The young woman disappeared inside the cafe, but quickly reappeared with a camera. She took several pictures. I was wishing I could share her opinion of my bike. At that point, over 200 miles into my trip, I was thinking it was a recalcitrant and difficult Norton, with a bad sense of humor.
A couple of months previous, I decided that I was going to ride my Norton Commando to the annual International Norton Owners Association (INOA) rally near Ashland, Oregon. Now, Nort and I go way back, and I had no illusions that the 900-mile trip would be a walk in the park. Nort is, after all, a 40-year-old British motorcycle. One of the challenges I was looking at was getting the motorcycle started. The Boyer ignition draws too much current for the “electric start” (more like “electric assist”) to work. Not being a 200-pound guy or a professional weightlifter, I can’t kickstart the bike unless it is on the centerstand, and I can’t get the bike on the centerstand unless it is either on the level or, better, pointing uphill.
I did my best to make sure that both Nort and I were going to make it. Before I left, I had the bike checked over by a competent mechanic. I had the front brake master cylinder replaced with an upgraded version. I manufactured a wedge to get that front tire up so I could more easily get the bike on the centerstand. I took a minimum of gear and checked the weather. I left early so I would not have to rush.
Problems had started to surface on the way home from the mechanic. The tachometer was refusing to indicate over 3,000rpm. I called the mechanic when I got home. He said it was the tach cable; he was going to the rally and he would bring a tach cable.
More problems appeared the morning I left. I realized that I could not get Nort on the center stand unless I removed the saddlebags and the duffle I had packed, even with the wedge. I resigned myself to a tiring trip, fired up Nort, and left. Instead of kicking back at the motel that evening, I spent an hour with the tools out. I figured out a way to bleed the rear brake with a minimum of equipment (it had been fine when I rode it home the week before) and went over bolts with a wrench. The sidestand was loose. I tightened it.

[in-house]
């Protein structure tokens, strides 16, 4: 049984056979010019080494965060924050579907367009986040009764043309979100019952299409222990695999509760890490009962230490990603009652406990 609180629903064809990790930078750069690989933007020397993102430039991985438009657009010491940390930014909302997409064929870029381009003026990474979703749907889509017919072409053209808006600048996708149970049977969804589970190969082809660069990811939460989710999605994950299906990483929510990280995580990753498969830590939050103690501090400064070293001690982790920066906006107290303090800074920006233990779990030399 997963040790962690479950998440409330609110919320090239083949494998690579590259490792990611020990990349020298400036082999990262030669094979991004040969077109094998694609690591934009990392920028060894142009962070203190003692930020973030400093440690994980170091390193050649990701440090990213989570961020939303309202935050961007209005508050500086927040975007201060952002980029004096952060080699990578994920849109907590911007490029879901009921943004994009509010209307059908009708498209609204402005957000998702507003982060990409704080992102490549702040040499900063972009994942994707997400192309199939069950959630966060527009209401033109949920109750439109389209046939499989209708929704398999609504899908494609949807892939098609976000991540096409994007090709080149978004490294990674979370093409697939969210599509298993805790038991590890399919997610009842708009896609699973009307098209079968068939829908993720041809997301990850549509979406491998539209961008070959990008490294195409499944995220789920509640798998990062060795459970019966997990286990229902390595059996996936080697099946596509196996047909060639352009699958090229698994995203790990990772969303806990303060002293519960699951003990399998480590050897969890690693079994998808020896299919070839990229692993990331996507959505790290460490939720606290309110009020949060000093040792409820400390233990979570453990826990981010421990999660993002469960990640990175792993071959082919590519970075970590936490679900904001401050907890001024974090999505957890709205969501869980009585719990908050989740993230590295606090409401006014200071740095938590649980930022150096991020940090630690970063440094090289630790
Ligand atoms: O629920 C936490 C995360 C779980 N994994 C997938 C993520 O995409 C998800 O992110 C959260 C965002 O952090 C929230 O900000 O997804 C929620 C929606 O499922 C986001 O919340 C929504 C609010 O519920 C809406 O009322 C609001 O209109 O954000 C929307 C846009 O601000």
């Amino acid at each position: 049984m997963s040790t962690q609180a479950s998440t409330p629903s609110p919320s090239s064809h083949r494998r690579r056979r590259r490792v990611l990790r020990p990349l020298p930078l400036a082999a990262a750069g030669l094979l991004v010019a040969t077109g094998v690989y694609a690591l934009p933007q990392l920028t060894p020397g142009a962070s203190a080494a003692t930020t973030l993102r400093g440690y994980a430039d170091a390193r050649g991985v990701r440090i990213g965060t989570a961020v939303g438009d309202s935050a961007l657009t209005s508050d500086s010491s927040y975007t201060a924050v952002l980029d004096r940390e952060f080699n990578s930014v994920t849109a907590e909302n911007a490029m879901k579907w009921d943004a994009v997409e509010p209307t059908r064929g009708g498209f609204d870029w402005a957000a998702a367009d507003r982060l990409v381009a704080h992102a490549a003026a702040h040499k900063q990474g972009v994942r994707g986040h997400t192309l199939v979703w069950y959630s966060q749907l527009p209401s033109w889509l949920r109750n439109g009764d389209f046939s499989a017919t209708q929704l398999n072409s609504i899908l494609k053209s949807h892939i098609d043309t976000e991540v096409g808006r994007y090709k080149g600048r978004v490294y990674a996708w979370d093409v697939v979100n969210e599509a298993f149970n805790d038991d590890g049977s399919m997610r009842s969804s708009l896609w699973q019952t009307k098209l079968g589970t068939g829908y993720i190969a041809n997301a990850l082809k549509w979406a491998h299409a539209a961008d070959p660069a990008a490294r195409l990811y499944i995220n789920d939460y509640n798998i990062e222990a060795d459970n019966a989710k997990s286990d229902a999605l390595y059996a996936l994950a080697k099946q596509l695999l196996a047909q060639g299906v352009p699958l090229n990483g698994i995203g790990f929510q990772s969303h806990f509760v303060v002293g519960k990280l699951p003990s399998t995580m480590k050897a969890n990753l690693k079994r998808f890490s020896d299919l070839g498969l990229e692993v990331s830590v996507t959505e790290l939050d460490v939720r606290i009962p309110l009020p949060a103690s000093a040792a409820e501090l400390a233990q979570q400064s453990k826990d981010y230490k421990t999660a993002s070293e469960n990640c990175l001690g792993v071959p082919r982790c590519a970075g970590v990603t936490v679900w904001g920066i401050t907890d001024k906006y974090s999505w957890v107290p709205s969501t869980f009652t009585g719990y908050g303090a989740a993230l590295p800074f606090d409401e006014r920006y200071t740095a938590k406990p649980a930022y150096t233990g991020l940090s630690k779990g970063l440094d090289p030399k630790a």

Off early in the morning the next day. Norton was running fine, but the sidestand was refusing to stay tight to the frame, and the end of the stand was tucking up under the bike, which made it difficult to get the sidestand down, which made it difficult to get off the bike. I alternated between leaning the bike against posts and thanking good Samaritans who helped by holding the bars. Tightening the bolt at every stop did not help. Halfway up US 199, a scenic road between Crescent City, California (pleasantly cool and foggy), and Grant’s Pass, Oregon (in the middle of a heat wave), the speedometer started malfunctioning and oil started dripping from somewhere. Normally Nort does NOT leak oil. This was alarming. I finally made Grant’s Pass, found a motel, dumped my bags in the room and got Nort going again so I could park it where I could see it. The sidestand was under the bike again in the space of a few hundred yards. I tried to get it out while standing on one foot and dropped the bike. Totally steamed, I picked up Nort by myself (amazing what adrenaline will do) and verified that the only damage was a slight bend to the brake lever. The paint was unscratched. I went into the room, turned up the air conditioning and tried to calm down.
Okay, so where’s that oil coming from anyhow?
Later, I went out with tools and a plan. I had found a tube of liquid thread-locker in my tool bag. I eased off the side stand nut, doused the threads with thread-locker and tightened everything up. I checked the oil and found that it had been overfilled and the excess was siphoning out the breather hose in the hot weather. The speedo drive in the hub — a brand new aftermarket replacement — was coming apart. I tried wiring it together with a bit of wire found in my bags. It didn’t work. I had no speedometer or odometer for the rest of the trip and had to guesstimate gas stops.
However, the thread-locker did work and I stopped having side stand problems. Things started getting better — or at least stopping getting worse. Staying at the same motel another night so I didn’t have to load the luggage and could go for an unencumbered ride in the Cascades helped the attitude problems. When I arrived at the rally, I was at least not ready to bite someone. Mechanic appeared with the tach cable and instructions on how to put it on. The tachometer worked for about a half hour and then started to malfunction again, just not as badly. Hallelujah.
The temporarily repaired tachometer drive.
I decided to leave a little early, so as to have plenty of time to get home, and found some nice people to take my camping gear back in their truck. A fellow club member volunteered to ride back with me on his BMW. However, when I showed up at the meeting spot at 8 a.m. as agreed, he was not packed and still eating breakfast. Facing Interstate 5 and temperatures over 90, I left.
It was broiling, especially after I came down out of the mountains north of Redding and headed south through the valley. Norton continued to run well, despite continued problems with siphoning oil out the breather, unlike the rider, who was having overheating problems. About 3 p.m. I found an air-conditioned motel. I made it home the next day, only to find out I had won the long distance/female prize in absentia.
Next time I will skip the prize and take my modern bike. I have nothing left to prove.
Strength in numbers: Nortons gather for the International Norton Owners Association rally near Ashland, Oregon.